KUALA LUMPUR – Greater innovation is critical to productivity growth and economic progress in developing East Asia in a rapidly changing world, according to the latest World Bank report, reported Bernama.
Slowing productivity growth, uncertainties in global trade, and technological advances are increasing the need to transition to new and better modes of production to sustain economic performance, the bank said in a statement on February 24.
Xavier Cirera, a lead author of the “The Innovation Imperative for Developing East Asia” report, said while developing East Asia is home to several high-profile innovators, data presented show that most countries in the region (except China) innovate less than would be expected given their per capita income levels.
Most firms operate far from the technological frontier and the region is falling behind the advanced economies in the breadth and intensity of new technology use, he said.
“Aside from some noteworthy examples, the vast majority of firms in developing East Asia are currently not innovating. A broad-based model of innovation is thus needed, that supports a large mass of firms in adopting new technologies, while also enabling more-sophisticated firms to undertake projects at cutting the edge,” he said.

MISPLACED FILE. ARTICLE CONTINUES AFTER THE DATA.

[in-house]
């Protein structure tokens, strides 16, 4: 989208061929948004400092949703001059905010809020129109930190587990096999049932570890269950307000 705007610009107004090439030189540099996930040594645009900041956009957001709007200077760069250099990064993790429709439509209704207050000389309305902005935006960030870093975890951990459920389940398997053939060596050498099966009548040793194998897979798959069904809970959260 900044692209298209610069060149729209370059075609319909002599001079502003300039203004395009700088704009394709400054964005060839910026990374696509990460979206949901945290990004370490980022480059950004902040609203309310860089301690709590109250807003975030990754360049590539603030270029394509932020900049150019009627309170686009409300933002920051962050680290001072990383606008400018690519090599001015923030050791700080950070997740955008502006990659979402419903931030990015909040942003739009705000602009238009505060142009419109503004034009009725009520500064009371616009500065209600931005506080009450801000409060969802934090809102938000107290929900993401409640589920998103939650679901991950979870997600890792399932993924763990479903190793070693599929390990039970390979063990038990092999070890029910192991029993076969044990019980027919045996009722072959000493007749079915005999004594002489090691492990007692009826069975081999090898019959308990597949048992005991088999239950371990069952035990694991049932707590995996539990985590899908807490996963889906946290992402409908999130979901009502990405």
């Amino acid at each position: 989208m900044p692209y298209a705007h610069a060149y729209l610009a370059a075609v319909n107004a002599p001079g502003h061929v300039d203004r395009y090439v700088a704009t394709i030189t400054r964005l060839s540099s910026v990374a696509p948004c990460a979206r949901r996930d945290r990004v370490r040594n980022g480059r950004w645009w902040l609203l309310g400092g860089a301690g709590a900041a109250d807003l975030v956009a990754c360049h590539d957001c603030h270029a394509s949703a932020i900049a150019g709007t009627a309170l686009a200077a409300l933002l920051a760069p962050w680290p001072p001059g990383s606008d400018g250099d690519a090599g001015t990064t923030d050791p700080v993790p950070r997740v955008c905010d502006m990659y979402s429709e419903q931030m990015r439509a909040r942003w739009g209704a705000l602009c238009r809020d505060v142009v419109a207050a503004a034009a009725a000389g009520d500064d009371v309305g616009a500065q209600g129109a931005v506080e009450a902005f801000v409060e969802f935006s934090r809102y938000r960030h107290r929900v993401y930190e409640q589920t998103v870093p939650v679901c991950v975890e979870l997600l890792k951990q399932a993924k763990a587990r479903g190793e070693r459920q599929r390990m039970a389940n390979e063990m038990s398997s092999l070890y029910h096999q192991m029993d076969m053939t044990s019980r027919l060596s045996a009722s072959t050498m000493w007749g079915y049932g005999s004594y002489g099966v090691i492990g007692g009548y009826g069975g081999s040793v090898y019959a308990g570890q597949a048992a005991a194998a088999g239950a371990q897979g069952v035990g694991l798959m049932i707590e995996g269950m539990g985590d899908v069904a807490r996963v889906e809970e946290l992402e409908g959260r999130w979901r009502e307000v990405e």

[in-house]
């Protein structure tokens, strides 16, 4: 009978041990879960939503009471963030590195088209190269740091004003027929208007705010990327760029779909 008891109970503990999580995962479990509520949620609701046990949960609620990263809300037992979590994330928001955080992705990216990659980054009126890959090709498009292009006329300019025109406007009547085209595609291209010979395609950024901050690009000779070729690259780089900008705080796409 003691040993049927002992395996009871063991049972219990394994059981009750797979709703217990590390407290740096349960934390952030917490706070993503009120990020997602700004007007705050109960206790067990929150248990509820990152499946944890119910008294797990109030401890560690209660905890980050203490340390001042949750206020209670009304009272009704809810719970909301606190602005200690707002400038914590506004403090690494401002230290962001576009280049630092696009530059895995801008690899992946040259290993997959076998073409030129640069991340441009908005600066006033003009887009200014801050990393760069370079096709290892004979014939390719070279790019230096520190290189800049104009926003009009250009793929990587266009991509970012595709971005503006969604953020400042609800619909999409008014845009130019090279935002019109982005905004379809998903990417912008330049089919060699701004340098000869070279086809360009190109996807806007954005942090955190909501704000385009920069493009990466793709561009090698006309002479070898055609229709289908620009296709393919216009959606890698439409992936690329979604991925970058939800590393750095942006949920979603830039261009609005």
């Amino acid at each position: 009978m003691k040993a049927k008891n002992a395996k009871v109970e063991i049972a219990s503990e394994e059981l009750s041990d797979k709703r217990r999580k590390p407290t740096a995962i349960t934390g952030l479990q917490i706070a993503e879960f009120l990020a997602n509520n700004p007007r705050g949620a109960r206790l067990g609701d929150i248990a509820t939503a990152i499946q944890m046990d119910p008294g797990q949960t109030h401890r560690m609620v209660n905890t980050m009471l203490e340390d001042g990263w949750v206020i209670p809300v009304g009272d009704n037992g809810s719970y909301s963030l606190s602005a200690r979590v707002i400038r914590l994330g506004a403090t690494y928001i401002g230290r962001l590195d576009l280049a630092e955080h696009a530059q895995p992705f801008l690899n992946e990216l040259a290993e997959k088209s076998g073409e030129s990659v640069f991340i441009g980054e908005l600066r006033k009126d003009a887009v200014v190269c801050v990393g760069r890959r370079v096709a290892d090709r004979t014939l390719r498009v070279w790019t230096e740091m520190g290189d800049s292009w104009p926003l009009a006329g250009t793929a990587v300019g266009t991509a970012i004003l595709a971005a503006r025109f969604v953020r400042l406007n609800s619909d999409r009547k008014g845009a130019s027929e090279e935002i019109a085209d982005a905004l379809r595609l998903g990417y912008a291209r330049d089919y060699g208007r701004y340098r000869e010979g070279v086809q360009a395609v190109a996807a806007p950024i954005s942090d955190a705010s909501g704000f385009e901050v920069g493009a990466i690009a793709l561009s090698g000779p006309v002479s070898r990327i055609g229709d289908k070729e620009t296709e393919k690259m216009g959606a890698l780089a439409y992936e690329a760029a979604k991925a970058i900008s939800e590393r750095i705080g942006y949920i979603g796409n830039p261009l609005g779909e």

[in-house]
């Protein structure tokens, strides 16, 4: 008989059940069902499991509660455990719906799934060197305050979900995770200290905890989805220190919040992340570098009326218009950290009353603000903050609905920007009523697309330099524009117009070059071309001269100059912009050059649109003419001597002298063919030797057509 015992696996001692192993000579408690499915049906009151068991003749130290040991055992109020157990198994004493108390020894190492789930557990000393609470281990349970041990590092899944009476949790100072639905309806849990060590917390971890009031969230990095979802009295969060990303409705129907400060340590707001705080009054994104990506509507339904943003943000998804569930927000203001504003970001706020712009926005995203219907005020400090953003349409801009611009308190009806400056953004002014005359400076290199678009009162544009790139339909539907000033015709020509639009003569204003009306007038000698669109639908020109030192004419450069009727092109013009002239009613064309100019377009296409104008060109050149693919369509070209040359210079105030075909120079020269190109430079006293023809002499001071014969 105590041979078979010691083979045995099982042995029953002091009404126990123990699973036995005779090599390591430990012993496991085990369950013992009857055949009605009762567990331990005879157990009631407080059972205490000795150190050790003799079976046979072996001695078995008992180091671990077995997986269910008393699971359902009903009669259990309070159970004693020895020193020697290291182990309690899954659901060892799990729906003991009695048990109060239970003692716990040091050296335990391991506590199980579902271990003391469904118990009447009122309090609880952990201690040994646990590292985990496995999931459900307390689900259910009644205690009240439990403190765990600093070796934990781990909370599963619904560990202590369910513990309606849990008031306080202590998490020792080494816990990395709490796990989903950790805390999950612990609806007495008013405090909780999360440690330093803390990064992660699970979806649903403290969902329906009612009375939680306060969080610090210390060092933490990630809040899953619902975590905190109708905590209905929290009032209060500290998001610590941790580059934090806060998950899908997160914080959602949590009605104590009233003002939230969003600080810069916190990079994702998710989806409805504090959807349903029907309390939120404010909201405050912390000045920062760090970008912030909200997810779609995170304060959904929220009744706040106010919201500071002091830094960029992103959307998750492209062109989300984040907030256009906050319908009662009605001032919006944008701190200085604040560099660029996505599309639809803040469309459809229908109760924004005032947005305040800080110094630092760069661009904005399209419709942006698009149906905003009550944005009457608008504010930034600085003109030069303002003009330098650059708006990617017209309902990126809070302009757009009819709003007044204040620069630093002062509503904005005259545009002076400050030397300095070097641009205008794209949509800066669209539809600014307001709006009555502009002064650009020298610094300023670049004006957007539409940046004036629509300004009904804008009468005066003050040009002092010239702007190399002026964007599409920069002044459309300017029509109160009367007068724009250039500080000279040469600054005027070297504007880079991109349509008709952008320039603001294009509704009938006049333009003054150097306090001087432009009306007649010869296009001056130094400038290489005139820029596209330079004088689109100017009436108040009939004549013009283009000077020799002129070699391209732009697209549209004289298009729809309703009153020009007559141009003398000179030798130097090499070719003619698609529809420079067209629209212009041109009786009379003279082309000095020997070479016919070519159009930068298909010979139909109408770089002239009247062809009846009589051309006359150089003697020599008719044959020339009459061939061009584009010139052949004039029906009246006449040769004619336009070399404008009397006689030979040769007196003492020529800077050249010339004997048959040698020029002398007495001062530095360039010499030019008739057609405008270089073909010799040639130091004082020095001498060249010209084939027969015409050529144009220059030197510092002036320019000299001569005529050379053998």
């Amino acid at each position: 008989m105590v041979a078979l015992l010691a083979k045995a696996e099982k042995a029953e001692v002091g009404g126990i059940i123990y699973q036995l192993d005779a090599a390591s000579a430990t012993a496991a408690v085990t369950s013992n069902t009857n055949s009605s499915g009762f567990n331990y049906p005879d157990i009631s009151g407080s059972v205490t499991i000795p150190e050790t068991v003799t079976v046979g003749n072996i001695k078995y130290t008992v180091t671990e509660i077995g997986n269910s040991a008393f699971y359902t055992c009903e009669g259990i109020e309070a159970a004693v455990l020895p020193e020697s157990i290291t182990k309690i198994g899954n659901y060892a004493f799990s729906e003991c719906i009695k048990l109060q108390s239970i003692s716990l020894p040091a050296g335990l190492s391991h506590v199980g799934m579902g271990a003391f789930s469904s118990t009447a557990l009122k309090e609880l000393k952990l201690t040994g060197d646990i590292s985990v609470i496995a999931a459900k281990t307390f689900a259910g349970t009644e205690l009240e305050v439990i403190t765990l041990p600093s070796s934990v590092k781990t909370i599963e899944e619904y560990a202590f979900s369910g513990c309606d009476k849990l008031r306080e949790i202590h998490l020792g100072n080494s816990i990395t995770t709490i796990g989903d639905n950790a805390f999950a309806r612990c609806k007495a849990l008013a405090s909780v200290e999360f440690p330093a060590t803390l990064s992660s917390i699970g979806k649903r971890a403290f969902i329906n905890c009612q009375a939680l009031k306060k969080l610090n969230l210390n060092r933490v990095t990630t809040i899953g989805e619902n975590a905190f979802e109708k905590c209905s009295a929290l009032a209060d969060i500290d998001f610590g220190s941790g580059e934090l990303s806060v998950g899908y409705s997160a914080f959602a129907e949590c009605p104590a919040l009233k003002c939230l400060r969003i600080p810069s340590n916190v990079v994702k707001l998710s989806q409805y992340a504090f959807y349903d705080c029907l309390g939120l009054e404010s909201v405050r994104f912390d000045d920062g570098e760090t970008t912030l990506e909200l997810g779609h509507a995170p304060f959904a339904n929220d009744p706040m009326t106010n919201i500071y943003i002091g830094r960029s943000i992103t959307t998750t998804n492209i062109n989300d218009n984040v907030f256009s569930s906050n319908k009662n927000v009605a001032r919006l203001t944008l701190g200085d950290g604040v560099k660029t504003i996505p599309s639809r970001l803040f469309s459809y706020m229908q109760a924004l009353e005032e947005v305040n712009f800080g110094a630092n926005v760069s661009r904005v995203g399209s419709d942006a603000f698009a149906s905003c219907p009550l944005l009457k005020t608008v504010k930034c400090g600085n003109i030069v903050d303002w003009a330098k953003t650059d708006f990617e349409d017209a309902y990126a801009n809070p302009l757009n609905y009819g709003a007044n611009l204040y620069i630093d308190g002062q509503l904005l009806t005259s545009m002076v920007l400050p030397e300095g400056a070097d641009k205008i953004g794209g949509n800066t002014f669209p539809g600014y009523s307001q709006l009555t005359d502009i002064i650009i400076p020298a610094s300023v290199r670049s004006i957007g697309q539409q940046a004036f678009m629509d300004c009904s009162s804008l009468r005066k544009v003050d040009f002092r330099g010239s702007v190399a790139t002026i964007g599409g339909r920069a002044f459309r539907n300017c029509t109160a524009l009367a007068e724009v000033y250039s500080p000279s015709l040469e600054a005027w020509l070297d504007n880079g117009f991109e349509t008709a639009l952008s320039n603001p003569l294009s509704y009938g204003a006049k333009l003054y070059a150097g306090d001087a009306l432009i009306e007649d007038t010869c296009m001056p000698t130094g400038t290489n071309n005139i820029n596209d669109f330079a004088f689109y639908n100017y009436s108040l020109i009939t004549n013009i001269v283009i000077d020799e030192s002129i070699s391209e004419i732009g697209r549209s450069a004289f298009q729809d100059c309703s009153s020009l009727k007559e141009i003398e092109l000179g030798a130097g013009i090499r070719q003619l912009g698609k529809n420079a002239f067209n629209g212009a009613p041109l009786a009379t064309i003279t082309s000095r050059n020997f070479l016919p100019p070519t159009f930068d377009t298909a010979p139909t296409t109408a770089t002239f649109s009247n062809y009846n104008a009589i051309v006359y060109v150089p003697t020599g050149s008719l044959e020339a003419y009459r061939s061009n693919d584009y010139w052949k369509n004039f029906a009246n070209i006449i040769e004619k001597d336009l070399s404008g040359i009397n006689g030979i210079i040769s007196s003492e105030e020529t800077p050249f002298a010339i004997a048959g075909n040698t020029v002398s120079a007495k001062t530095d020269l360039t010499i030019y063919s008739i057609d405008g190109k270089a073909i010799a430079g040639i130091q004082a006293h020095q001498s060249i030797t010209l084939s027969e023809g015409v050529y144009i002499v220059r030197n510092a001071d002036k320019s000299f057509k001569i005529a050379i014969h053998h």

The term “developing East Asia” refers to the 10 middle-income countries, covered in the study: Malaysia, Cambodia, China, Indonesia, Lao PDR, Mongolia, Myanmar, the Phillippines, Thailand and Vietnam.
Meanwhile, World Bank vise president for East Asia and Pacific, Victoria Kwakwa, said a large body of evidence linked innovation to higher productivity.
She said the COVID-19 pandemic, climate change and the fast-evolving global environment have raised the urgency for governments in the region to promote greater innovation through better policies.
The report identifies several factors that impede innovation in the region, including inadequate information on new technologies, uncertainty about returns to innovation projects, weak firm capabilities, insufficient staff skills, and limited financing options.
Moreover, countries’ innovation policies and institutions are often not aligned with firms’ capabilities and needs, it added.
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